Over the summer, I was a volunteer counselor at Camp Kulam. Camp Kulam is a two week day camp program at the JCC for kids with special needs ages 4-18. During my time at Kulam, I worked with the 8-12 year olds, and the 12-18 year olds. Prior to this experience, I had never worked with children with special needs, and I was quite nervous about the idea of working with kids who I (at the time) categorized as “different” than the children I had come accustomed to working with, through babysitting, and other child-related programs. The kids in the program all had some form of autism, but they differed greatly in their levels of functionality. Some kids were able to talk and play all day, and have conversations on a level that is similar to those of a typically developing child. While other children were completely non-verbal, and relied solely on hand gestures and incoherent noises as their form of communication. Whatever their level of functionality, each and every one of these kids added something unique and interesting to our group dynamic. While working at Kulam came with its fair share of challenges, especially in regards to communication with kids who have a hard time expressing their feelings, the experience that I had was overwhelmingly positive, which has led me to be an active participant in the JCC’s youth special needs programing throughout the year. I am so lucky to have been introduced to these amazing kids over the summer, some of whom I still see on a weekly basis through a similar program that I’m a part of. I had assumed that working with kids with special needs would be an interesting summer experience, but I can now say that the two weeks I spent as a counselor have persuaded me to continue working with kids with special needs throughout this year, and the years to come.
This June, I attended the Student Climate and Conservation Congress (Sc3) for a second year in a row. Sc3 is a six day conference at the National Conservation Training Center in Sheperdstown, West Virginia. It focuses on teaching high school students about different environmental issues that we may not have been aware of, and helping us think of ways that we can be active in our communities. Even more students showed up this year compared to last year (there were about 140!) The students were again from all over the country, and a few were international. Sc3 is run by the Green Schools Alliance (GSA), a worldwide network of schools that try to be environmentally friendly and active. Friends NYC is part of the GSA, and we participate in some of their environmental challenges each year.
There were again many conservationist speakers this year, and we got to listen to a few people each day. Among the speakers was Pete Dominick, a comedian and talk show host on Sirus XM radio returned for the week, and broadcasted his show each morning from the National Conservation Training Center. We also got to listen to the author of “Energy,” Tom Butler, Historian Doug Brinkley, author of “Environmental Debt” Amy Larkin, and creator of the NYC truck farm, Ian Cheney. Each of these speakers had a unique interest in conservation, and their presentations were interactive and kept us involved throughout. Ian Cheney showed a short movie about how he took a pickup truck and grew a garden in the back, while he drove around NYC selling his produce to local restaurants. I thought this movie showed how localized food products can be distributed in a city as big as New York, which was very powerful.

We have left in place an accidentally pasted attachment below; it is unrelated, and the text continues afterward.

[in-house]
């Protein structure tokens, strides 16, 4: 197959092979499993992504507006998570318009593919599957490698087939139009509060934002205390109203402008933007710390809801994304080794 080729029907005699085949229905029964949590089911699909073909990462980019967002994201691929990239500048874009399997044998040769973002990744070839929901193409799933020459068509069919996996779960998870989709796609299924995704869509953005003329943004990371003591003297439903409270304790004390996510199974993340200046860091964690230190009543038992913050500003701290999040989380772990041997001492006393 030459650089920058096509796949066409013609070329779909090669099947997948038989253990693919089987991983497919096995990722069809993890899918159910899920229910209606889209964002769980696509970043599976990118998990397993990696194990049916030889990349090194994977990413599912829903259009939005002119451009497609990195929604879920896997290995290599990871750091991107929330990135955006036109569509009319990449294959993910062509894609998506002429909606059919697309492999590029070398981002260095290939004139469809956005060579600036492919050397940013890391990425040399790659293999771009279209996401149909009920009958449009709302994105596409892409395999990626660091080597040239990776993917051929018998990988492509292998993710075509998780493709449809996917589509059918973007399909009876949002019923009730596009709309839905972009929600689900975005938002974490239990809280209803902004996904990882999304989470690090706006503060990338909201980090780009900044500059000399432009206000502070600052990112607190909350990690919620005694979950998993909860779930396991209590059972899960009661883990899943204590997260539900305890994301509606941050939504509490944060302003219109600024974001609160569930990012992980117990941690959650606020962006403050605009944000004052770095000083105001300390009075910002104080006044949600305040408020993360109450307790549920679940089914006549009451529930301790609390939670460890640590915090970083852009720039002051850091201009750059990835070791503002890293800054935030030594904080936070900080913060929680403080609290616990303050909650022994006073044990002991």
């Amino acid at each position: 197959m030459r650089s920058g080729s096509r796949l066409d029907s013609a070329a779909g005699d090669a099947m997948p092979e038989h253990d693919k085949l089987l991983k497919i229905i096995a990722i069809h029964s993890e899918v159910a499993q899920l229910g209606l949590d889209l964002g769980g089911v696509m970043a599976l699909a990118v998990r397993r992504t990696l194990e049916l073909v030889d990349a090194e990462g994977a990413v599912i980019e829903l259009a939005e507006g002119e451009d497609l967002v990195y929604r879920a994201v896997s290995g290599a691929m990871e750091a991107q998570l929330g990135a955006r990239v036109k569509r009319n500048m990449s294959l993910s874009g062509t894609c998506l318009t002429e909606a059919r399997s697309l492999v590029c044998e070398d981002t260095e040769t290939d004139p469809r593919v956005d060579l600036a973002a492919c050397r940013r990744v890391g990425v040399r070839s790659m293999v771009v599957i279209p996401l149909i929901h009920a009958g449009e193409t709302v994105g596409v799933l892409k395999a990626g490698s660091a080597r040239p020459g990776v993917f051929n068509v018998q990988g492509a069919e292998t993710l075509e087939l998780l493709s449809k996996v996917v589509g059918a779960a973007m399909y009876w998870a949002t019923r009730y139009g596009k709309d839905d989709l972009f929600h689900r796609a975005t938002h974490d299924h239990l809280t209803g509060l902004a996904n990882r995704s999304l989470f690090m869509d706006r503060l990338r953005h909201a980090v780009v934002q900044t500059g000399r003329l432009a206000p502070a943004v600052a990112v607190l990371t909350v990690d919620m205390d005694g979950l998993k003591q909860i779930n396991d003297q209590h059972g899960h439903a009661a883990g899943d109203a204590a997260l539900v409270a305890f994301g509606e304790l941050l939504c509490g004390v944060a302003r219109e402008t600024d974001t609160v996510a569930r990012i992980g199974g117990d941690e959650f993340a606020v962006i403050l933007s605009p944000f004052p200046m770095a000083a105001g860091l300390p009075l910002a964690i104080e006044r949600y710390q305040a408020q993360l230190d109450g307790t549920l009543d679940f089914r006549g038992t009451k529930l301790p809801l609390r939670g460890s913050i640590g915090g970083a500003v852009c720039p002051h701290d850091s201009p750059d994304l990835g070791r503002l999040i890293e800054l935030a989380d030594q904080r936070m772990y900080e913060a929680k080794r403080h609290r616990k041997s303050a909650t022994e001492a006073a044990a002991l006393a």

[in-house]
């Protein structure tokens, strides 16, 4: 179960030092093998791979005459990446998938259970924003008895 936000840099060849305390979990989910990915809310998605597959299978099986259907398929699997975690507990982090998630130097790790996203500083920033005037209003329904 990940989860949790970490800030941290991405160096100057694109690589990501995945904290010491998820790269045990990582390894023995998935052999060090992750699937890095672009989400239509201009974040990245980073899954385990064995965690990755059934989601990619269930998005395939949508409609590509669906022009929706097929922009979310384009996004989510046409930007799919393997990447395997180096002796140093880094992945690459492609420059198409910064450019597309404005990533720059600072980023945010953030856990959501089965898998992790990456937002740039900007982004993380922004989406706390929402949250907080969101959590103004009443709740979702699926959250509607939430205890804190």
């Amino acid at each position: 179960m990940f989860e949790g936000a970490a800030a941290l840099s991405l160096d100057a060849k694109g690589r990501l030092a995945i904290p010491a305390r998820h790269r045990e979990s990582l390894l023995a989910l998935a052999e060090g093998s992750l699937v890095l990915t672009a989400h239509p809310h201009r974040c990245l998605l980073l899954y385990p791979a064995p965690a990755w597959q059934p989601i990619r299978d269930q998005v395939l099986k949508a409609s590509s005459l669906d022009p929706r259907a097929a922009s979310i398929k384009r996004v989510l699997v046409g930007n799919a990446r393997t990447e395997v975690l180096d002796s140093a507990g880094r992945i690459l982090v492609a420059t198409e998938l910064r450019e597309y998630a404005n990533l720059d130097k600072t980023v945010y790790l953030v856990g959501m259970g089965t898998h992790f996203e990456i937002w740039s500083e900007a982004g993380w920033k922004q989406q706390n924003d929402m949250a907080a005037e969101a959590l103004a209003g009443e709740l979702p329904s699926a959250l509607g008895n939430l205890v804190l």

We also took a kayaking trip down the Potomac River, which was a great community building experience, and we even had a moment of silence while on the river, and I thought that was a really great reflection of the Quaker value that I am so used to at Friends. I had the opportunity to be a part of a TV broadcast/workshop with Pete Dominick and a NASA Scientist, who studies plant photosynthesis from satellites looking down on Earth.
Throughout the conference, we toured around different discussion groups, where we spent time talking about an issue before presenting on it in front of the conference. I chose the Reduce, Reuse, and Recycle group. We watched some of the movie “Bag It” and talked about ways to educate people on how to recycle different number plastics. On the last day, we did a recycling skit for our presentation, which was really fun.
For the second year in a row, one of my favorite parts about going to Sc3 was the extensive network of people whom I met. There were plenty of new students and the conference, and some old friends that returned. While there were kids from Miami to San Francisco, I was able to connect with some peers from schools around NYC, and we are hoping we can meet this year to talk about environmental issues at our schools. I became a GSA intern while at the conference, so I will be blogging at greenschoolsalliance.wordpress.com throughout the year, with around 30 other interns. I also got to talk more to Peg Watson, the President of the Green Schools Alliance, and I hope she will be able to speak at Friends sometime this year. I had another great week at Sc3, and I am excited at the possibility of returning next year.